An interesting fact is that the French company publishes the MICHELIN Guide, that was launched for the first time in 1920 as a trip guide for motorists helping them to plan their trips. Later this guide was stared to be used for awarding stars for fine dining establishments. Nowadays Michelin Stars are one of the most valuable recognition for every restaurant around the world.

The company own several Michelin trademarks for Japan in classes 8, 11, 16, 20, 21, 24, 26, 35, 36, 39, 40, 41, 42, 44 и 45.

Finding the newly registered domain, the company filed a complaint with the WIPO Arbitration and Mediation Center. According to Michelin this domain infringes the rights over the earlier trademarks, what’s more the domain includes these marks entirely in its composition. Taking into account the nature of the website under this domain name, it could create consumer confusion taking advantages of the Michelin longstanding reputation.

WIPO Arbitration agreed and ruled for the transfer of the domain name to the French company. According to WIPO:

The Complainant owns international and Japanese trademark registrations for MICHELIN. The disputed domain name consists of “michelin”, “-wine” and a new gTLD, “.tokyo”. The disputed domain name entirely incorporates the Complainant trademark MICHELIN.

In the disputed domain name, the part “michelin” naturally attracts Internet users’ attention, and it is clearly recognizable. Moreover, the addition of “-wine” does not prevent a finding of confusing similarity.

The Complainant has never authorized the Respondent to use and register its trademark, or to seek registration of any domain name incorporating the Complainant’s trademark. Nevertheless, the Respondent’s website offers wine delivery services with such a message as “Starred sommelier carefully selected wine delivery service Michelin Starred selection. We will deliver 2 bottles of hidden wine that has not arrived in Japan every month”. The Respondent’s use of the disputed domain name cannot be recognized as use in connection with a bona fide offering of goods or services.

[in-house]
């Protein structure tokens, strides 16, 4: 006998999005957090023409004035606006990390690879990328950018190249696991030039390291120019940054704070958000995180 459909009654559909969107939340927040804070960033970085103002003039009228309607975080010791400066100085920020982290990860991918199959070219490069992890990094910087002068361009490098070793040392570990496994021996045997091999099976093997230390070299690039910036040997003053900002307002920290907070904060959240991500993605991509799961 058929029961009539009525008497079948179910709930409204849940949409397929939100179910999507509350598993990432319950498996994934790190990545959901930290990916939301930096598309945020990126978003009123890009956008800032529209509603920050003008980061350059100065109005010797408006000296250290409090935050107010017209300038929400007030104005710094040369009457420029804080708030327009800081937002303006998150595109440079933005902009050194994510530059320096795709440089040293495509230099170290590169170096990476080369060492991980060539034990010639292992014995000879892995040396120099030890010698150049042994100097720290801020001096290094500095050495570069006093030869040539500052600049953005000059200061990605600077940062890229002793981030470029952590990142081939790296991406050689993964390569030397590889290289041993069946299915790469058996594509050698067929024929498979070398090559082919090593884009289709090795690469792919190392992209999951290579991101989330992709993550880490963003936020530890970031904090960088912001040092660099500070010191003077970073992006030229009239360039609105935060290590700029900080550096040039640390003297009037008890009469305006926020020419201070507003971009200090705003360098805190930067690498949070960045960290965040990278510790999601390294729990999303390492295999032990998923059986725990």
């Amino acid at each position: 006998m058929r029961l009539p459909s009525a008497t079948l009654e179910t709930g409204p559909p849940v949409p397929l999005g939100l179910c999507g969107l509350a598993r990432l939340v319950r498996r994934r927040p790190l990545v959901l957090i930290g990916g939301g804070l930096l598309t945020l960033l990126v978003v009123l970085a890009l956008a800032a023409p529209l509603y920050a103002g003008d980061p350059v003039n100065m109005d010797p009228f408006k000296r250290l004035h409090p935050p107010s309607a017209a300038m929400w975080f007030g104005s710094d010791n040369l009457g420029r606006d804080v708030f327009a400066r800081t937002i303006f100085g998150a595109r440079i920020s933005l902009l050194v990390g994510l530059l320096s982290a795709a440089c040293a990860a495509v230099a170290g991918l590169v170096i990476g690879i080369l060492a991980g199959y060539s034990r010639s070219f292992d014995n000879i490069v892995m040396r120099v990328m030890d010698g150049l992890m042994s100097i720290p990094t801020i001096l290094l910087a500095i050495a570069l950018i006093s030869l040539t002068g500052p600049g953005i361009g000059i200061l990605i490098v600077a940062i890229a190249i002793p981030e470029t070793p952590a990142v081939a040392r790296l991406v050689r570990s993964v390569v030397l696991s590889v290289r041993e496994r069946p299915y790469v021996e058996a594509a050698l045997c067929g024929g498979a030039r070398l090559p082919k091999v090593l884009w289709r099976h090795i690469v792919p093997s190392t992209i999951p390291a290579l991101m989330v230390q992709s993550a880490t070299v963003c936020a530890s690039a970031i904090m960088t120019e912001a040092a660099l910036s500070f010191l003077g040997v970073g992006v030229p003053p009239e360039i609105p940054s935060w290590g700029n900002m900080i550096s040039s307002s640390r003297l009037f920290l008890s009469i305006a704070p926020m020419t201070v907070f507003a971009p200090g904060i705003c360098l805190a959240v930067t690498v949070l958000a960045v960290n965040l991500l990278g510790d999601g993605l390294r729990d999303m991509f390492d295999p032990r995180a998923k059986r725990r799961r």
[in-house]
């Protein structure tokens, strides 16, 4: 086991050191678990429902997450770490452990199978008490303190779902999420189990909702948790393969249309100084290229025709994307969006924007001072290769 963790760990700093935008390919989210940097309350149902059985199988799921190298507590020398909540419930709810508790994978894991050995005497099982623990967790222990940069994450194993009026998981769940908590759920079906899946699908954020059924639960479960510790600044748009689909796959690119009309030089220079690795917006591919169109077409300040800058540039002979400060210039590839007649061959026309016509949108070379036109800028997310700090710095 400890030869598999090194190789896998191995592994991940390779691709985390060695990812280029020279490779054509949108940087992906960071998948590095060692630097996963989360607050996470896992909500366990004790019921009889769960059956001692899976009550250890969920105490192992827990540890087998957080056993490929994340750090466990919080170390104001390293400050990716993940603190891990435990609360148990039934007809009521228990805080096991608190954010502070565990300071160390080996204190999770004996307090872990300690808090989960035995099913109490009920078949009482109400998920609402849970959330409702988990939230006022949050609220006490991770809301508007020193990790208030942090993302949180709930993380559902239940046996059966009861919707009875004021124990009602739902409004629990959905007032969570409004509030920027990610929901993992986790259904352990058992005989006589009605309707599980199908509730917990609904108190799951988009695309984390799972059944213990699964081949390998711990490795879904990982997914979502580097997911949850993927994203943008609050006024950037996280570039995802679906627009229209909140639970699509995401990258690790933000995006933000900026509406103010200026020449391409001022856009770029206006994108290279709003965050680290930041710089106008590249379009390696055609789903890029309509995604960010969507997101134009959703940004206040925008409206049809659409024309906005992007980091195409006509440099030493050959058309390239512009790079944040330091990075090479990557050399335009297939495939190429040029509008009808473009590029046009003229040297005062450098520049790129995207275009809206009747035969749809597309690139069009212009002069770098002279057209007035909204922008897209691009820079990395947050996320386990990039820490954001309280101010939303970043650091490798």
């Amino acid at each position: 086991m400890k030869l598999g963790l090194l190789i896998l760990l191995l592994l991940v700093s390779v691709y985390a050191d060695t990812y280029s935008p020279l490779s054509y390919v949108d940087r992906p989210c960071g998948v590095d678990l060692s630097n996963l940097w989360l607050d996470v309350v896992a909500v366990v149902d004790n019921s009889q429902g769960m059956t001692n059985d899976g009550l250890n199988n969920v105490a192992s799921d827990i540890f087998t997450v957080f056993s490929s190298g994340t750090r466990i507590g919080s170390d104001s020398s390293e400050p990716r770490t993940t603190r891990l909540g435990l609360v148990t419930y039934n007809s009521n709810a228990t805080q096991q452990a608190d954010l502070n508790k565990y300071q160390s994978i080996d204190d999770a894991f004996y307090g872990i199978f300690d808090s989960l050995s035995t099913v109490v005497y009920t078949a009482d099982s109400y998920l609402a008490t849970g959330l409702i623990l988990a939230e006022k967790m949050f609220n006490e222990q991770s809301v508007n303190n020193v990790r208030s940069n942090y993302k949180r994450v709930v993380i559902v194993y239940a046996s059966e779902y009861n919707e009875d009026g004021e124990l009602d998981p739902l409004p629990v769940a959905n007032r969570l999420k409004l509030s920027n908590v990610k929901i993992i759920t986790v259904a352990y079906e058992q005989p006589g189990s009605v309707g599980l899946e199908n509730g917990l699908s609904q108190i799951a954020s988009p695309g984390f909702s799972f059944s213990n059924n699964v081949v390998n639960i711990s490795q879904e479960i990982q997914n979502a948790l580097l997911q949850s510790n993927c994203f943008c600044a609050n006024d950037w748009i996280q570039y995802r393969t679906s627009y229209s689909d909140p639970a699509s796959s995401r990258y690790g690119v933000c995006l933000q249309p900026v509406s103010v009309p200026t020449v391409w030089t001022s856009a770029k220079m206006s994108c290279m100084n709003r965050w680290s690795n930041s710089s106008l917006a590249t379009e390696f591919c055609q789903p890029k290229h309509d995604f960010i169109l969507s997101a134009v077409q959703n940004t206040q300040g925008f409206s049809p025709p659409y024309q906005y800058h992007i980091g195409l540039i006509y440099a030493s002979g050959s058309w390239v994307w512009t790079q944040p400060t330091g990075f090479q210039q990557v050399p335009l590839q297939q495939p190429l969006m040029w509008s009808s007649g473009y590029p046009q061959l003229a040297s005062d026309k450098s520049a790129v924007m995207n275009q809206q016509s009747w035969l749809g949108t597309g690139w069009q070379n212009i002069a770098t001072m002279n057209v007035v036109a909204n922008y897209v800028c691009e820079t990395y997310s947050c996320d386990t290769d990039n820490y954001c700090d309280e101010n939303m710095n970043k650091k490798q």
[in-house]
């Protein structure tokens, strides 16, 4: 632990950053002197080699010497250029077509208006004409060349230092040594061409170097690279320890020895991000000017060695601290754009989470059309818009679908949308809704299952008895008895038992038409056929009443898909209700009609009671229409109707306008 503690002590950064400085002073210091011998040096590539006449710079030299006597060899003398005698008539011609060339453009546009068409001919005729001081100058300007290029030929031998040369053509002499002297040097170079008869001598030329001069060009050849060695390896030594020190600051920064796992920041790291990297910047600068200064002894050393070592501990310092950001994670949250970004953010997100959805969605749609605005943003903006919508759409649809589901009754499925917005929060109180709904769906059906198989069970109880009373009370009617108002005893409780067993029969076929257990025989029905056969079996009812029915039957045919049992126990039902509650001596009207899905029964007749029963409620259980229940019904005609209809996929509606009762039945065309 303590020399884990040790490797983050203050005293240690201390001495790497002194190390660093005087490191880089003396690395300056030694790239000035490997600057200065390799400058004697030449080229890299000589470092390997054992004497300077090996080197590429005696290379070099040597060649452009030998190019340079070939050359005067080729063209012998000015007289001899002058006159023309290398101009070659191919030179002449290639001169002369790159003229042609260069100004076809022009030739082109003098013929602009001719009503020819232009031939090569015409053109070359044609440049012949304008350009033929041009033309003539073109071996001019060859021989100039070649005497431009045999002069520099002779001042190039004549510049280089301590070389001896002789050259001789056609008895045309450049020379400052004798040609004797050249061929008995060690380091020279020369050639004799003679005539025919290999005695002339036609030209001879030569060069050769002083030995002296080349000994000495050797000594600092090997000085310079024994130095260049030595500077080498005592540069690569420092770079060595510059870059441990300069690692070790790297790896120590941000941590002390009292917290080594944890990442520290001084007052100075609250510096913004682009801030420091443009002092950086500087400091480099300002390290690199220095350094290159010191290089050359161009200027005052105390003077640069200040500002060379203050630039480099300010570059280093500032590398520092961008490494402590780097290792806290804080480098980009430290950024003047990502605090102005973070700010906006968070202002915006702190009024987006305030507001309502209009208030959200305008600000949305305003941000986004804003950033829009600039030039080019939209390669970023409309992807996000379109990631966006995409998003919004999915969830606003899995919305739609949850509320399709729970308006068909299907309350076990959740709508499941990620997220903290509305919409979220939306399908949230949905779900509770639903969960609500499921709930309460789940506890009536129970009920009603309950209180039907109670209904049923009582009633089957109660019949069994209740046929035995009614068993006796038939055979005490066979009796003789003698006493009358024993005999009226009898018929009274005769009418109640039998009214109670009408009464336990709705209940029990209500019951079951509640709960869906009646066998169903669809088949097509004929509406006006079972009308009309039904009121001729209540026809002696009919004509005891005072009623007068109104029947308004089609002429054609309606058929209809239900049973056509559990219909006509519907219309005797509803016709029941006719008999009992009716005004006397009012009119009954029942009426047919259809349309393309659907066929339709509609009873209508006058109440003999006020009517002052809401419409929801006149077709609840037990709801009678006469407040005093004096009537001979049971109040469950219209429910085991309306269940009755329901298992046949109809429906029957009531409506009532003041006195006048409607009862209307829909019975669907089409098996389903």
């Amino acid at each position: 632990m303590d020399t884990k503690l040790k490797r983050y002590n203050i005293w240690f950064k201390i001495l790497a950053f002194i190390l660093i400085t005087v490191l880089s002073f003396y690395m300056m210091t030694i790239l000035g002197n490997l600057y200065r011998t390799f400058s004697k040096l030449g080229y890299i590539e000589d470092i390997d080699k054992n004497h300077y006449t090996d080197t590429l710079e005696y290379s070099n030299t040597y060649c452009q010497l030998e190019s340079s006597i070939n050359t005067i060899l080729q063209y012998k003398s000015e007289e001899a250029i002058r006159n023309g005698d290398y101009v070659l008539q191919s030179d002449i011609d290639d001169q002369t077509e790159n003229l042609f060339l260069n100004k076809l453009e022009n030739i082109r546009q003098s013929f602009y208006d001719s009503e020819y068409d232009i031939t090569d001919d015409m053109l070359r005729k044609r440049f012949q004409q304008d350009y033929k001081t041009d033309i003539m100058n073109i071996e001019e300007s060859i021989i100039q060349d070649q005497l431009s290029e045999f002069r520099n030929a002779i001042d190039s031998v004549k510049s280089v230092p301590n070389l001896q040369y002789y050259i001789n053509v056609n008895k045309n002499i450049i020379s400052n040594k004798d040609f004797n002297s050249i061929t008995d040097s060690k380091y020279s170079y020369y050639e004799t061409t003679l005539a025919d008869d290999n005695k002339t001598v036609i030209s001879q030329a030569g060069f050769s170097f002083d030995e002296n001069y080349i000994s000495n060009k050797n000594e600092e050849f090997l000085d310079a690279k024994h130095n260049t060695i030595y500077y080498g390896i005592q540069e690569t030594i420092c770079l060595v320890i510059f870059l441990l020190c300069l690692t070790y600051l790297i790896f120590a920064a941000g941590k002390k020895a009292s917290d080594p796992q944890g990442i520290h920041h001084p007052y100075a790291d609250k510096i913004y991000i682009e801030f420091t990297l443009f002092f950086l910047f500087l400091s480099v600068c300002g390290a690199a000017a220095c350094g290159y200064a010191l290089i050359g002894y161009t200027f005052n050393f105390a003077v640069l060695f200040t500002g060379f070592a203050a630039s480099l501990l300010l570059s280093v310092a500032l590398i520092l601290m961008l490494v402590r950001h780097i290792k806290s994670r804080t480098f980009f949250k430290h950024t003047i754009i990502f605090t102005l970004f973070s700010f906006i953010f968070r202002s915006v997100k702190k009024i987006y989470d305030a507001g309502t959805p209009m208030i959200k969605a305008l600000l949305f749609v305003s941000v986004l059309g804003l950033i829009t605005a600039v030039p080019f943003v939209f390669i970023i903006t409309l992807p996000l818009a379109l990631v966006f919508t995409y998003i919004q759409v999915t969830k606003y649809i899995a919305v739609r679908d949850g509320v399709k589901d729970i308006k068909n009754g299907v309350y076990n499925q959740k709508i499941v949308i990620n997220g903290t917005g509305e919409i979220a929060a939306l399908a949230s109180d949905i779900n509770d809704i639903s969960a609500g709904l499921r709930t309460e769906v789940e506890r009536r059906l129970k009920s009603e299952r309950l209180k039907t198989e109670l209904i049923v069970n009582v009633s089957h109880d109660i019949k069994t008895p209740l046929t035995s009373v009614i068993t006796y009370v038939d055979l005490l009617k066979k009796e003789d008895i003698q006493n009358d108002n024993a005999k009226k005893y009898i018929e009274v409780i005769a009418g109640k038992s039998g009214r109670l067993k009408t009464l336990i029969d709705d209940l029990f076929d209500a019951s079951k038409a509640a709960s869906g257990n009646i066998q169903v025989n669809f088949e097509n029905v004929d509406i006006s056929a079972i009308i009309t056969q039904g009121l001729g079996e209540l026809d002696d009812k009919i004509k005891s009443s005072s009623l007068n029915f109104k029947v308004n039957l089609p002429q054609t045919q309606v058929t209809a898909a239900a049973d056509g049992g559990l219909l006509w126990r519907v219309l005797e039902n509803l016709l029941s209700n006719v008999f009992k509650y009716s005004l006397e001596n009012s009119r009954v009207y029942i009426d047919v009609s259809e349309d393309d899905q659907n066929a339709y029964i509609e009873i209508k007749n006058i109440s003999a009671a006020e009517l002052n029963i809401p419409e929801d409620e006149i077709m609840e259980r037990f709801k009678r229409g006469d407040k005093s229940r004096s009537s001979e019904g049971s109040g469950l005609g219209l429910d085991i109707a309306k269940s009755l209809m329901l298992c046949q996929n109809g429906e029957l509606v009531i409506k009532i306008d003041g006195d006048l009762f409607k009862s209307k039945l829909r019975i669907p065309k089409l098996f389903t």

The Respondent is an individual whose name is Mai Miyota. The Panel sees no similarity between the Respondent’s name and the disputed domain name. Therefore, the Panel finds that the Respondent has never been commonly known by the disputed domain name.

The Respondent’s website offers wine delivery services with the above mentioned confusing message, which would likely mislead consumers to recognize the Respondent’s website as somehow related to the Complainant. Therefore, the Panel finds that the Respondent does not make a legitimate noncommercial or fair use of the disputed domain name. Rather, it is clear to the Panel that the Respondent has intent for commercial gain to misleadingly divert consumers.

Considering that the Complainant is famous for its publication “MICHELIN Guide”, the disputed domain name is easily associated with the Complainant. The composition of the disputed domain name affirms the likelihood of confusion (as it includes the trademark MICHELIN in its entirety with the added term “wine”), because it is well-known that MICHELIN Guide awards stars for fine dining establishments, and fine dining establishments often offer wines. In the present case, even the gTLD, “tokyo” may strengthen the confusion because Tokyo is a destination of many MICHELIN Guide users, and the Internet users can perceive the disputed domain name as somehow associated to the Complainant.

Source: WIPO.